Orchid cactus plants are fun to grow, and easier to care for than you might think. In this post, I’ll show you all you need to know in order to keep them thriving and blooming for years to come.
The unique draping growth and large showy flowers make an orchid cactus a beautiful addition to any houseplant collection.
Even a beginner can learn how to grow an orchid cactus and keep it thriving with the right advice on caring for them.
This detailed orchid cactus plant care guide is designed to do just that.
You’ll learn what water, light, temperature, and soil they need, plus get tips on reblooming, pruning, propagation, and much more.
Orchid Cactus Quick Care Overview
|Common names:||Orchid cactus, Epiphyllum cactus, Epi cactus|
|Flowers:||Colors and timing vary by variety|
|Light:||Full sun to partial shade|
|Water:||Consistently moist, do not overwater|
|Fertilizer:||Flowering plant food in spring and summer|
|Soil:||Fast-draining, sandy soil|
|Common pests:||Mealybugs, whiteflies, spider mites, and scale|
Information About Orchid Cactus
The orchid cactus is a tropical succulent from the Epiphyllum family. For that reason, it is sometimes referred to as an Epiphyllum (or “epi”) cactus.
They’re native to the rainforests of Central and South America, often found growing on trees or rocks.
They don’t require soil to live, and instead take in nutrients and moisture from the air and debris around them.
The most common types of orchid cacti feature draping, smooth, flat leaves that grow from a woody middle stem.
They’re known for the large, cup-like flowers that bloom at the end of branches, some of which are highly fragrant.
Orchid Cactus Varieties
There are over a dozen types of orchid cactus, and each feature slightly different shapes and colors of their flowers and foliage.
Thankfully, they share the same care requirements. Here are some of the more common and popular ones to explore.
- Dutchman’s pipe cactus (Epiphyllum oxypetalum) – Smooth, scalloped leaves develop large, fragrant white starburst flowers from the edges.
- Queen of the Night (Hylocereus undatus) – Narrow long leaves with pronounced scalloped edges produce scaly spikes that feature night-blooming white, cup-shaped flowers.
- Fishbone orchid cactus (Selenicereus anothonyanus) – Long draping leaves with widespread teeth, similar in appearance to a fish spine, produce bicolored white and pink blooms with thin petals.
- Hooker’s orchid cactus (Epiphyllum hookeri) – Long, oval leaves with smooth edges sprout flower spikes with fragrant, night-blooming white blossoms.
- Moon cactus (Epiphyllum anguliger) – Thin leaves with pronounced triangular scalloped edges get white blooms that have wide triangular petals.
- Crenate orchid cactus (Epiphyllum crenatum) – Spikes emerge from the edges of the scalloped leaves, and produce rounded white flowers with long, teardrop petals.
Orchid Cactus Flowers
The shape and color of the flowers can vary widely between varieties, from white, to apricot, pink, or coral. Some are very fragrant, while others are not as strong.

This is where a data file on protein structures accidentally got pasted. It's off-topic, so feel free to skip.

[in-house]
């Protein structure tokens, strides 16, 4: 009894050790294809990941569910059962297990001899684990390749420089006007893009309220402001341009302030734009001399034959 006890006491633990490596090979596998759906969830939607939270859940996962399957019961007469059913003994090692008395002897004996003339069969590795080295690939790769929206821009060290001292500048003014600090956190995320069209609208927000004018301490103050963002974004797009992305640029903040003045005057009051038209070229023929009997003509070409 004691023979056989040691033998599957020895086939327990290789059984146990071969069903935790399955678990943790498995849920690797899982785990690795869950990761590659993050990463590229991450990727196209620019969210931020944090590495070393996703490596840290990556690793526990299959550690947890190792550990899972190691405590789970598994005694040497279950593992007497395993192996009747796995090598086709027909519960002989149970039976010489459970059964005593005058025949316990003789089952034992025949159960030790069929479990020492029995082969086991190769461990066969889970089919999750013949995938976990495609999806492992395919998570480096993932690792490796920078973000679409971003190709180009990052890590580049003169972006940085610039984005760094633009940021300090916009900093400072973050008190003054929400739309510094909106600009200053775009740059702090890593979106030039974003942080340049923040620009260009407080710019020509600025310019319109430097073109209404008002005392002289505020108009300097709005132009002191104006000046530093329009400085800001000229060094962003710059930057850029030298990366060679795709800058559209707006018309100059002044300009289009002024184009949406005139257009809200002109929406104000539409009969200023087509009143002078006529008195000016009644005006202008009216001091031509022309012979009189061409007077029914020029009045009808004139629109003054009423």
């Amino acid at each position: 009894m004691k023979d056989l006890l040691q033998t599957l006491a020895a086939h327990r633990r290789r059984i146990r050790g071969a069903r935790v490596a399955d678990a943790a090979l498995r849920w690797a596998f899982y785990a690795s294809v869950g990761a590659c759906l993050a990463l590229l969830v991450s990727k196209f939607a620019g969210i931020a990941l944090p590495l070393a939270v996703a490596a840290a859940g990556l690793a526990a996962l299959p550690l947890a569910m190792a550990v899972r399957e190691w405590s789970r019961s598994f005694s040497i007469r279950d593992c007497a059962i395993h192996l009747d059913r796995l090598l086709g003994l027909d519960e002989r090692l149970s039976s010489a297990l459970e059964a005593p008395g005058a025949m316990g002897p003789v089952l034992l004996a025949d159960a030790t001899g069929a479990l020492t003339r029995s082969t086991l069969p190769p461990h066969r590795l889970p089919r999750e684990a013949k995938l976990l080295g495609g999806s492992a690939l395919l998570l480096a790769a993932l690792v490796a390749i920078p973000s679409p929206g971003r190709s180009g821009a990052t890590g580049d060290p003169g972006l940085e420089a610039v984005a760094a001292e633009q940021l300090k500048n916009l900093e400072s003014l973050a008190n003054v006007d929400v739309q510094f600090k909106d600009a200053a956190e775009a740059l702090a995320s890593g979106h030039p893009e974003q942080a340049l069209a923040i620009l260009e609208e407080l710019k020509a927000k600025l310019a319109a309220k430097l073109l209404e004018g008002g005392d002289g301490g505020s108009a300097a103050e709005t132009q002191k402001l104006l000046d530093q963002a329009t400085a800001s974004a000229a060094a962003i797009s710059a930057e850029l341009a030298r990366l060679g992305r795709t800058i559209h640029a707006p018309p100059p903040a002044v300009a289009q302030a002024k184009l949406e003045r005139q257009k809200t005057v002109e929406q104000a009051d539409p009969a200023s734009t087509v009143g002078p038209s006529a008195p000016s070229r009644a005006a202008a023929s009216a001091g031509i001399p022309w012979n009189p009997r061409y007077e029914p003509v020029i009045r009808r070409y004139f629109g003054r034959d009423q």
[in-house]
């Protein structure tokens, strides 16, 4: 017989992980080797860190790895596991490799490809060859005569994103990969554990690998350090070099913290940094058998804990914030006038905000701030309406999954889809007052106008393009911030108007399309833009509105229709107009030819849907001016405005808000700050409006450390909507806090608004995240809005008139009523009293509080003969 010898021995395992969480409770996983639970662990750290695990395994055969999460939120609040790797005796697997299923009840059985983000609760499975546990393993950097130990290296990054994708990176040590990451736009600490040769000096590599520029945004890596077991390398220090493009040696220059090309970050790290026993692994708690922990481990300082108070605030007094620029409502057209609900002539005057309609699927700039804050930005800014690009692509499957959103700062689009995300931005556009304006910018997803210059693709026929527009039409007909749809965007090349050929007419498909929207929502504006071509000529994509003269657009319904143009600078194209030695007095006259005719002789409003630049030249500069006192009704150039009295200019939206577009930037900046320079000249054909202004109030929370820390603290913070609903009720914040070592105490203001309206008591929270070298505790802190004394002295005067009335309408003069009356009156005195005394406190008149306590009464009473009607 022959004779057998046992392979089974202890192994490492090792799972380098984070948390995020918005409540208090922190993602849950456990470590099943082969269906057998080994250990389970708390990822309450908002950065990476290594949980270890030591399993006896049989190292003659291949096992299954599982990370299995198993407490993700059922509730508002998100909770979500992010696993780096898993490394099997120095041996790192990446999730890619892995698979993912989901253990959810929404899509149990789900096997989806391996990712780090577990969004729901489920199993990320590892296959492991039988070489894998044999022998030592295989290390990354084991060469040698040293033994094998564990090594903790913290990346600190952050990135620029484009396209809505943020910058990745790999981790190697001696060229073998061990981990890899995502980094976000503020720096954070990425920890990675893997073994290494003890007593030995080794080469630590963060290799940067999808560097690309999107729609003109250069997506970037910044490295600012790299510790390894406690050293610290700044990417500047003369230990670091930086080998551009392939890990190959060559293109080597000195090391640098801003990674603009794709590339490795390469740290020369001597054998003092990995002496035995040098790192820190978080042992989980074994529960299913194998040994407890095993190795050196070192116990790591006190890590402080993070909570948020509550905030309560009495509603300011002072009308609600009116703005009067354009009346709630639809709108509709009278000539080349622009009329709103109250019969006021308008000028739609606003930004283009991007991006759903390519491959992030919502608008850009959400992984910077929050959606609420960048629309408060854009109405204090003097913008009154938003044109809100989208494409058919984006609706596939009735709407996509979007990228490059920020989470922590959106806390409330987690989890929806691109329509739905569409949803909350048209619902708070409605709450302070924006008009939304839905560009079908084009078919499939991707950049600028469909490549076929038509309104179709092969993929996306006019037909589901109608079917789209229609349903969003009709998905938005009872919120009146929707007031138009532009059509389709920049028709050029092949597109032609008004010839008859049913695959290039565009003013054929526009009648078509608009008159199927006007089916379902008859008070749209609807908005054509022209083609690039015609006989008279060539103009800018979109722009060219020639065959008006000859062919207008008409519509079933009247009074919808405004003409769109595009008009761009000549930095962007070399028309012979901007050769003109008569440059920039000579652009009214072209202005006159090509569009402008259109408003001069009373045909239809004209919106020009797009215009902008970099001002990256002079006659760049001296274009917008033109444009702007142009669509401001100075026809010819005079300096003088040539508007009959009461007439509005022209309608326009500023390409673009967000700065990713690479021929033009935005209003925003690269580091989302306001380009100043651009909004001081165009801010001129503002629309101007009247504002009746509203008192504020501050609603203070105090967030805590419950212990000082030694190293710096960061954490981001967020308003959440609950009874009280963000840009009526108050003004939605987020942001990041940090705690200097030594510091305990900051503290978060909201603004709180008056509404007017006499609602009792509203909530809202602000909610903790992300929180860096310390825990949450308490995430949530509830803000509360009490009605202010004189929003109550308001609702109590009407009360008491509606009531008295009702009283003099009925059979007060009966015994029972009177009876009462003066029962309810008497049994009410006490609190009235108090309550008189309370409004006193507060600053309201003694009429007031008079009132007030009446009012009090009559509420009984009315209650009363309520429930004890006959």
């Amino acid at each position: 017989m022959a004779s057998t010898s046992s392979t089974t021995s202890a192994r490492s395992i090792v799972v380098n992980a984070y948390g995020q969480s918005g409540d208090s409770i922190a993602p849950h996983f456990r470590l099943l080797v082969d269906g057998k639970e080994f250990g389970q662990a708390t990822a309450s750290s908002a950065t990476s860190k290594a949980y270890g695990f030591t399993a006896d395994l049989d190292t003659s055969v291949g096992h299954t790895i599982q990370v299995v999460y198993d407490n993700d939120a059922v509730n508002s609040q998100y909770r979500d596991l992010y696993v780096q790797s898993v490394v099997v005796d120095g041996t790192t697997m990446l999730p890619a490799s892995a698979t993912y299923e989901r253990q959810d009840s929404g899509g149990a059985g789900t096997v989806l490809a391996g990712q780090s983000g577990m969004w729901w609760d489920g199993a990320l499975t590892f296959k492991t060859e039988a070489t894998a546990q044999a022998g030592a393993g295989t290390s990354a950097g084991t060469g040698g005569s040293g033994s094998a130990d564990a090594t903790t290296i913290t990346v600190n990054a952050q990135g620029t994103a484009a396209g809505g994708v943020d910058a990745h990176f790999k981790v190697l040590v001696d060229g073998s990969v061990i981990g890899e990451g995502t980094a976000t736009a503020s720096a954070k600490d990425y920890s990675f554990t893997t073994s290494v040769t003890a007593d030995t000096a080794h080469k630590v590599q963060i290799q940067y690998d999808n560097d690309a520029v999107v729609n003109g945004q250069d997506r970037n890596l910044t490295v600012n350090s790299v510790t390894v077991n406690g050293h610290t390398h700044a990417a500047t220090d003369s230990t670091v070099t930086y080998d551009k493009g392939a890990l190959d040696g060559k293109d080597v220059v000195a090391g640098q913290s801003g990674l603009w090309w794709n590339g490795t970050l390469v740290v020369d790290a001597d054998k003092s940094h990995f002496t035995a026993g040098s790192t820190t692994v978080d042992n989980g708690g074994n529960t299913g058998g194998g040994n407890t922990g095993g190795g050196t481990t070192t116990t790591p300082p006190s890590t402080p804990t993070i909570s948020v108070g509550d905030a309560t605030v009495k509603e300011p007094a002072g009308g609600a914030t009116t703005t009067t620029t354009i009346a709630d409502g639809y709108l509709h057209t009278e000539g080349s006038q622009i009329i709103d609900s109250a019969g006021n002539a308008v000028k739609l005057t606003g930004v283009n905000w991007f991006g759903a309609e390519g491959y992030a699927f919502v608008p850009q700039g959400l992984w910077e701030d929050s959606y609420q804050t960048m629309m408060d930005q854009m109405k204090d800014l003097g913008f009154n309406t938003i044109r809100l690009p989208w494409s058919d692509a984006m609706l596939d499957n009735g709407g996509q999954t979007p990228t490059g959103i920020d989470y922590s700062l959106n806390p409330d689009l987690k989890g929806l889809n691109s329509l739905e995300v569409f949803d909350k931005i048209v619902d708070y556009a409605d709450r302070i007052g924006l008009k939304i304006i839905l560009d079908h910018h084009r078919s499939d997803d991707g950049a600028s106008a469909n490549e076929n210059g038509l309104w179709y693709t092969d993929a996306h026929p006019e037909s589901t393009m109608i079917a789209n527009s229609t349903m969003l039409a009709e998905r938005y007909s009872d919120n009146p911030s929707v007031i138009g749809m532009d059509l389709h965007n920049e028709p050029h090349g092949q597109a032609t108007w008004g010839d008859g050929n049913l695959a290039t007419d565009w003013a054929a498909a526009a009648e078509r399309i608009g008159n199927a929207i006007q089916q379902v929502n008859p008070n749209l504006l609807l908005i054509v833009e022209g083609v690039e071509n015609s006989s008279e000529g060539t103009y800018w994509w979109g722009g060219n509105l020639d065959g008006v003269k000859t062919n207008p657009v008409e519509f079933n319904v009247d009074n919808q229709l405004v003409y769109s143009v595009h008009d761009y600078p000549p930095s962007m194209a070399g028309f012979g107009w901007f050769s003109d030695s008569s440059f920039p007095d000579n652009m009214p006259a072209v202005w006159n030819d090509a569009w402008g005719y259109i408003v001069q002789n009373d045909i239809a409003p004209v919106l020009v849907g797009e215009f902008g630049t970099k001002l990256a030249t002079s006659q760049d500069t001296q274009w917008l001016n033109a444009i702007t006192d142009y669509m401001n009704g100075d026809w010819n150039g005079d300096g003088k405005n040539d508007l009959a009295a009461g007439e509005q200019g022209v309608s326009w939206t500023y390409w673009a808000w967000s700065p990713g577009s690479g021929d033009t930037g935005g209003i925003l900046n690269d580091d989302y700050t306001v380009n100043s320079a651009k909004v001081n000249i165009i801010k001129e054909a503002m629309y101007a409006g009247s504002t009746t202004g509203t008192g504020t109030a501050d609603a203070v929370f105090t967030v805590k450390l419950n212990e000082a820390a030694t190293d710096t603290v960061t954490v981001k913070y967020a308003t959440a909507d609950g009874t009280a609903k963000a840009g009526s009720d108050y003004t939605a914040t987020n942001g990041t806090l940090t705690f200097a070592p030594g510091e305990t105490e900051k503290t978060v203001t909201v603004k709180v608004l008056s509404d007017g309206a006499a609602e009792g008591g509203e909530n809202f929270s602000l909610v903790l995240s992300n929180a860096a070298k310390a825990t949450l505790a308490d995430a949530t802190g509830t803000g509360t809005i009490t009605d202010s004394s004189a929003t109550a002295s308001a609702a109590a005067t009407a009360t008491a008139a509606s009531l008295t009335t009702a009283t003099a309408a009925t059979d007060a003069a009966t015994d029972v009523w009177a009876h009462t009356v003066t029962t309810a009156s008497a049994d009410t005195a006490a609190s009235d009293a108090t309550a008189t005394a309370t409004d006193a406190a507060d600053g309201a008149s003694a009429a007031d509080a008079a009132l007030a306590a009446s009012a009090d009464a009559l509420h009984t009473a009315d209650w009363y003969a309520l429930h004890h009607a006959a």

The bloom times also vary by species, and can range anywhere from spring through fall. Though the flowers are large and spectacular, they don’t last very long.
They usually start to fade in as little as a few hours, which can make them difficult to enjoy, especially the night-blooming ones.
How To Care For An Orchid Cactus
Before we talk about orchid cactus care, first we should chat about where to grow them. Choosing an ideal location is key for long-lasting health.
Most orchid cactus plants are not hardy. They typically grow best in zones 10+, with a minimum temperature of 35°F, though some can tolerate lows of 25°F.
In regions that experience colder weather, they’re grown as annuals, or overwintered indoors until spring returns.
Where To Grow Epiphyllum Orchid Cacti
An orchid cactus will thrive in most indoor environments if given plenty of bright light. Put them in a full sun to partial shade location outdoors.
They grow well in containers, and are popular in hanging baskets where the foliage can drape over the edges.
It’s also possible to grow them outside for part of the year, and move them indoors during freezing weather.
Orchid Cactus Care & Growing Instructions
Now that you know where to grow them, let’s talk about orchid cactus plant care. Creating their ideal environment is a great way to enjoy their foliage and flowers for many years.
Orchid cacti can tolerate a range of light settings, from full sun to partial shade, depending on your climate.
Full sun will encourage more blooms, but harsh afternoon rays in hot regions can burn the leaves. Provide partial or dappled shade during those hours to help protect them.
Indoors, they’ll do best with plenty of bright, indirect light, especially if you can place them where they’ll receive morning sun. If your house is dark, use a grow light.
Proper watering is a key part of caring for orchid cactus plants to sustain healthy growth and encourage flowering.
They like to dry slightly between deep drinks, and won’t tolerate wet feet for long. It’s helpful to use a moisture meter to get it just right.
Overwatering can lead to rot, while too little will cause limp, shriveled leaves and stunted growth. Allow the top few inches of soil to dry between watering.
Also, it’s best to use tepid distilled or rainwater. Cold water can shock the roots, especially during flowering, and the salts and minerals from the tap can cause discoloration and burning in the leaves.
The native tropical environment for Epiphyllum orchid cacti has high humidity. Recreating that at home is an easy way to keep them happy.
Outdoors it’s usually not an issue. But indoors, drier air means you’ll need to provide the added moisture.
Set the container on a pebble tray, or run a small humidifier nearby. You can also lightly mist them a few times a week.
For most of the year, a temperature range of 65-75°F is ideal. They’ll do well indoors, or outdoors if provided shade during the hottest part of the day.
Extreme heat or cold can stop growth and damage the leaves, and freezing temps will eventually kill them.
In the winter they’ll need 8-10 weeks of 45-55°F at night, and daytime ranges of 55-65°F to help trigger reblooming.
Regular feedings are an important part of orchid cactus care, and will help encourage blooming.
Liquid options can be applied two times a month, while slow-release granules can be added monthly, even during flowering. Stop all feeding during their rest period in the winter.